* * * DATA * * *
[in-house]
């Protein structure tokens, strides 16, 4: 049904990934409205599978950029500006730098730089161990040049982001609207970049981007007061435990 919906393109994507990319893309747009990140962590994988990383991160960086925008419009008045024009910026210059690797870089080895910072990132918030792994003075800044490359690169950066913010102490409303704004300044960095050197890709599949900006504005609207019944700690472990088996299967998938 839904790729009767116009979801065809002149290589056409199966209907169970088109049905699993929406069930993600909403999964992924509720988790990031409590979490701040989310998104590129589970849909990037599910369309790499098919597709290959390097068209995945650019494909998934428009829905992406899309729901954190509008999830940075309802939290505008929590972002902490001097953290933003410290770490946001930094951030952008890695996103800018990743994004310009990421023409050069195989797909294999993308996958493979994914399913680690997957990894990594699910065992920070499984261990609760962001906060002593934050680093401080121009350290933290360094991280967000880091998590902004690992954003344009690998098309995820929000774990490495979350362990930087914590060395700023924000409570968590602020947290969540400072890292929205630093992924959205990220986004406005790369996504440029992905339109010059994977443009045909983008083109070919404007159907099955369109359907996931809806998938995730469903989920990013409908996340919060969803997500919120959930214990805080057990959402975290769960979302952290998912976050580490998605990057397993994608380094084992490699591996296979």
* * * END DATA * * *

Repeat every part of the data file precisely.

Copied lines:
[in-house]
């Protein structure tokens, strides 16, 4: 049904990934409205599978950029500006730098730089161990040049982001609207970049981007007061435990 919906393109994507990319893309747009990140962590994988990383991160960086925008419009008045024009910026210059690797870089080895910072990132918030792994003075800044490359690169950066913010102490409303704004300044960095050197890709599949900006504005609207019944700690472990088996299967998938 839904790729009767116009979801065809002149290589056409199966209907169970088109049905699993929406069930993600909403999964992924509720988790990031409590979490701040989310998104590129589970849909990037599910369309790499098919597709290959390097068209995945650019494909998934428009829905992406899309729901954190509008999830940075309802939290505008929590972002902490001097953290933003410290770490946001930094951030952008890695996103800018990743994004310009990421023409050069195989797909294999993308996958493979994914399913680690997957990894990594699910065992920070499984261990609760962001906060002593934050680093401080121009350290933290360094991280967000880091998590902004690992954003344009690998098309995820929000774990490495979350362990930087914590060395700023924000409570968590602020947290969540400072890292929205630093992924959205990220986004406005790369996504440029992905339109010059994977443009045909983008083109070919404007159907099955369109359907996931809806998938995730469903989920990013409908996340919060969803997500919120959930214990805080057990959402975290769960979302952290998912976050580490998605990057397993994608380094084992490699591996296979």